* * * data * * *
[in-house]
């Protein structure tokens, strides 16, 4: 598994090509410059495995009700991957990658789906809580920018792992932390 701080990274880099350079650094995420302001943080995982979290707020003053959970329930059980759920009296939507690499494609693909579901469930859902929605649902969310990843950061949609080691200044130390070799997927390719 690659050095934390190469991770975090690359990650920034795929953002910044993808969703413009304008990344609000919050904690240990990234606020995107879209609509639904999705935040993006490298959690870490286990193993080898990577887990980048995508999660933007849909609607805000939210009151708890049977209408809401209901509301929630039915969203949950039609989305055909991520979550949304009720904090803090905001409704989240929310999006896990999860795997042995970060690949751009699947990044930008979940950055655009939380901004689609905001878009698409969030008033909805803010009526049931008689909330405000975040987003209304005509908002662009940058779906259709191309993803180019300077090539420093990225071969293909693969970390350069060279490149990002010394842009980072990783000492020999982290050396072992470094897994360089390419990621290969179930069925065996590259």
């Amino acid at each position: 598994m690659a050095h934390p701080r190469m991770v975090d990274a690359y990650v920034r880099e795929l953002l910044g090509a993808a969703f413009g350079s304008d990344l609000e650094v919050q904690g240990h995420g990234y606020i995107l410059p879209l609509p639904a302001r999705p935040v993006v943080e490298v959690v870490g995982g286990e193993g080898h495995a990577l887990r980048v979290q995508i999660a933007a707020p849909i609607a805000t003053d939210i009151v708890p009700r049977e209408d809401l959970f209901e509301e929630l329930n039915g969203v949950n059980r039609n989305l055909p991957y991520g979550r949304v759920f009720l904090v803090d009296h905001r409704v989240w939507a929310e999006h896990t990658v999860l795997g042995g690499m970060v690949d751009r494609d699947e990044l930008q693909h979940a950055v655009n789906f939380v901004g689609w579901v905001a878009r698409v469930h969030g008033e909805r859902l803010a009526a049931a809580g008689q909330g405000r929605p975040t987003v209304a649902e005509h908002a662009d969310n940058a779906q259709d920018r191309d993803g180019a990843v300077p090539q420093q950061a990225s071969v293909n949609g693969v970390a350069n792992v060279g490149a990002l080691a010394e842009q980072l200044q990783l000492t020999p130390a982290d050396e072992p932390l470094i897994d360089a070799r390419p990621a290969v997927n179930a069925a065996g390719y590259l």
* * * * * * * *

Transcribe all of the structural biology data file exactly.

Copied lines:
[in-house]
């Protein structure tokens, strides 16, 4: 598994090509410059495995009700991957990658789906809580920018792992932390 701080990274880099350079650094995420302001943080995982979290707020003053959970329930059980759920009296939507690499494609693909579901469930859902929605649902969310990843950061949609080691200044130390070799997927390719 690659050095934390190469991770975090690359990650920034795929953002910044993808969703413009304008990344609000919050904690240990990234606020995107879209609509639904999705935040993006490298959690870490286990193993080898990577887990980048995508999660933007849909609607805000939210009151708890049977209408809401209901509301929630039915969203949950039609989305055909991520979550949304009720904090803090905001409704989240929310999006896990999860795997042995970060690949751009699947990044930008979940950055655009939380901004689609905001878009698409969030008033909805803010009526049931008689909330405000975040987003209304005509908002662009940058779906259709191309993803180019300077090539420093990225071969293909693969970390350069060279490149990002010394842009980072990783000492020999982290050396072992470094897994360089390419990621290969179930069925065996590259």
């Amino acid at each position: 598994m690659a050095h934390p701080r190469m991770v975090d990274a690359y990650v920034r880099e795929l953002l910044g090509a993808a969703f413009g350079s304008d990344l609000e650094v919050q904690g240990h995420g990234y606020i995107l410059p879209l609509p639904a302001r999705p935040v993006v943080e490298v959690v870490g995982g286990e193993g080898h495995a990577l887990r980048v979290q995508i999660a933007a707020p849909i609607a805000t003053d939210i009151v708890p009700r049977e209408d809401l959970f209901e509301e929630l329930n039915g969203v949950n059980r039609n989305l055909p991957y991520g979550r949304v759920f009720l904090v803090d009296h905001r409704v989240w939507a929310e999006h896990t990658v999860l795997g042995g690499m970060v690949d751009r494609d699947e990044l930008q693909h979940a950055v655009n789906f939380v901004g689609w579901v905001a878009r698409v469930h969030g008033e909805r859902l803010a009526a049931a809580g008689q909330g405000r929605p975040t987003v209304a649902e005509h908002a662009d969310n940058a779906q259709d920018r191309d993803g180019a990843v300077p090539q420093q950061a990225s071969v293909n949609g693969v970390a350069n792992v060279g490149a990002l080691a010394e842009q980072l200044q990783l000492t020999p130390a982290d050396e072992p932390l470094i897994d360089a070799r390419p990621a290969v997927n179930a069925a065996g390719y590259l």